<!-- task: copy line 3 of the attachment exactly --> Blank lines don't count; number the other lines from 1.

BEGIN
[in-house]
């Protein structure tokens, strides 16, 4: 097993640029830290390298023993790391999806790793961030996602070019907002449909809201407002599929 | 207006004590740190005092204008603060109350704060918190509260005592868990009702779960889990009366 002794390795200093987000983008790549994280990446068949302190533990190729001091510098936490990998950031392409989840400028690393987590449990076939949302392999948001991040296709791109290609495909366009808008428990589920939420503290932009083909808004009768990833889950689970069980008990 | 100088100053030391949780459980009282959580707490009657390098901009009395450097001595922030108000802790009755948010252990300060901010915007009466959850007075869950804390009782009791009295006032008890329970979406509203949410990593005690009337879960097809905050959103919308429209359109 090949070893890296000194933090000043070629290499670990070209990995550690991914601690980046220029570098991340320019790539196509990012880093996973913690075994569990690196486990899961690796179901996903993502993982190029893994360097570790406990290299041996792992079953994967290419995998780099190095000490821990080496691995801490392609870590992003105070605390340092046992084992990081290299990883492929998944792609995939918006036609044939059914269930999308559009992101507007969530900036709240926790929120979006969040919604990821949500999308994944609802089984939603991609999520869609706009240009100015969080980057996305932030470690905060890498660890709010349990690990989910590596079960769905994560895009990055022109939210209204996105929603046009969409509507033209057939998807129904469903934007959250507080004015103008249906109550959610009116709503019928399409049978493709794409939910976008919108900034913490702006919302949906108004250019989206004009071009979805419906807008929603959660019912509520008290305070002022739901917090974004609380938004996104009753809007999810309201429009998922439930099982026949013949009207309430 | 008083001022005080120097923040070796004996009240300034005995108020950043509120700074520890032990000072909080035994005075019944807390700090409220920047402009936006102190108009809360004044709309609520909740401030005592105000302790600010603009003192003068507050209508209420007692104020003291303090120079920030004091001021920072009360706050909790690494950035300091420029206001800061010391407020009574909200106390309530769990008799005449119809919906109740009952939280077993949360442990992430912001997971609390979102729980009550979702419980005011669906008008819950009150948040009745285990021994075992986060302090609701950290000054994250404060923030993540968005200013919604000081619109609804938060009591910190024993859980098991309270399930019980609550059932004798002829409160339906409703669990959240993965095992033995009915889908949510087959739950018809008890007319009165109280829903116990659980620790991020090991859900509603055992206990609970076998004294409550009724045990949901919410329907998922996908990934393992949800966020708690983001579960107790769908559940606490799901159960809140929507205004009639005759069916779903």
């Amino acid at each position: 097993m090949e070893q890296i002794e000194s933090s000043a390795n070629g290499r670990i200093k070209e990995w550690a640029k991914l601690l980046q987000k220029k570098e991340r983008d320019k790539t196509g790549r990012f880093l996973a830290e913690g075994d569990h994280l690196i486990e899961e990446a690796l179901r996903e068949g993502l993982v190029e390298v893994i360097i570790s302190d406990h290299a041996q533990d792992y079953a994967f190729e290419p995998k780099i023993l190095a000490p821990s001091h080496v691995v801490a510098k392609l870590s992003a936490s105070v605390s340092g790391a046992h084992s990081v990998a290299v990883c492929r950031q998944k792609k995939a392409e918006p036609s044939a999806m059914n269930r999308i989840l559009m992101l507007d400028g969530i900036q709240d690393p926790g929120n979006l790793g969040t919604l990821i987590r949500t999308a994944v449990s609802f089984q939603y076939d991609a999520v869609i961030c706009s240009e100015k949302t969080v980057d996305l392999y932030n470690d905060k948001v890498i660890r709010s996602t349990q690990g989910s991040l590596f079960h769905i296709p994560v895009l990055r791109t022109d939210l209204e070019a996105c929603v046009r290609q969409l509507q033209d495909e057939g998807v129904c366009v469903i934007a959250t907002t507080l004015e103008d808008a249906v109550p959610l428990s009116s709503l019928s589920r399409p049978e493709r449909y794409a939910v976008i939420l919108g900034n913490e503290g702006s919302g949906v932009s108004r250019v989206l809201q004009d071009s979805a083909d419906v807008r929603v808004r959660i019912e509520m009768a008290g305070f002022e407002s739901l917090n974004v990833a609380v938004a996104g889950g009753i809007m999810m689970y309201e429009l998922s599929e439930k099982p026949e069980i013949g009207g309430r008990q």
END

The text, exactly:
């Amino acid at each position: 097993m090949e070893q890296i002794e000194s933090s000043a390795n070629g290499r670990i200093k070209e990995w550690a640029k991914l601690l980046q987000k220029k570098e991340r983008d320019k790539t196509g790549r990012f880093l996973a830290e913690g075994d569990h994280l690196i486990e899961e990446a690796l179901r996903e068949g993502l993982v190029e390298v893994i360097i570790s302190d406990h290299a041996q533990d792992y079953a994967f190729e290419p995998k780099i023993l190095a000490p821990s001091h080496v691995v801490a510098k392609l870590s992003a936490s105070v605390s340092g790391a046992h084992s990081v990998a290299v990883c492929r950031q998944k792609k995939a392409e918006p036609s044939a999806m059914n269930r999308i989840l559009m992101l507007d400028g969530i900036q709240d690393p926790g929120n979006l790793g969040t919604l990821i987590r949500t999308a994944v449990s609802f089984q939603y076939d991609a999520v869609i961030c706009s240009e100015k949302t969080v980057d996305l392999y932030n470690d905060k948001v890498i660890r709010s996602t349990q690990g989910s991040l590596f079960h769905i296709p994560v895009l990055r791109t022109d939210l209204e070019a996105c929603v046009r290609q969409l509507q033209d495909e057939g998807v129904c366009v469903i934007a959250t907002t507080l004015e103008d808008a249906v109550p959610l428990s009116s709503l019928s589920r399409p049978e493709r449909y794409a939910v976008i939420l919108g900034n913490e503290g702006s919302g949906v932009s108004r250019v989206l809201q004009d071009s979805a083909d419906v807008r929603v808004r959660i019912e509520m009768a008290g305070f002022e407002s739901l917090n974004v990833a609380v938004a996104g889950g009753i809007m999810m689970y309201e429009l998922s599929e439930k099982p026949e069980i013949g009207g309430r008990q």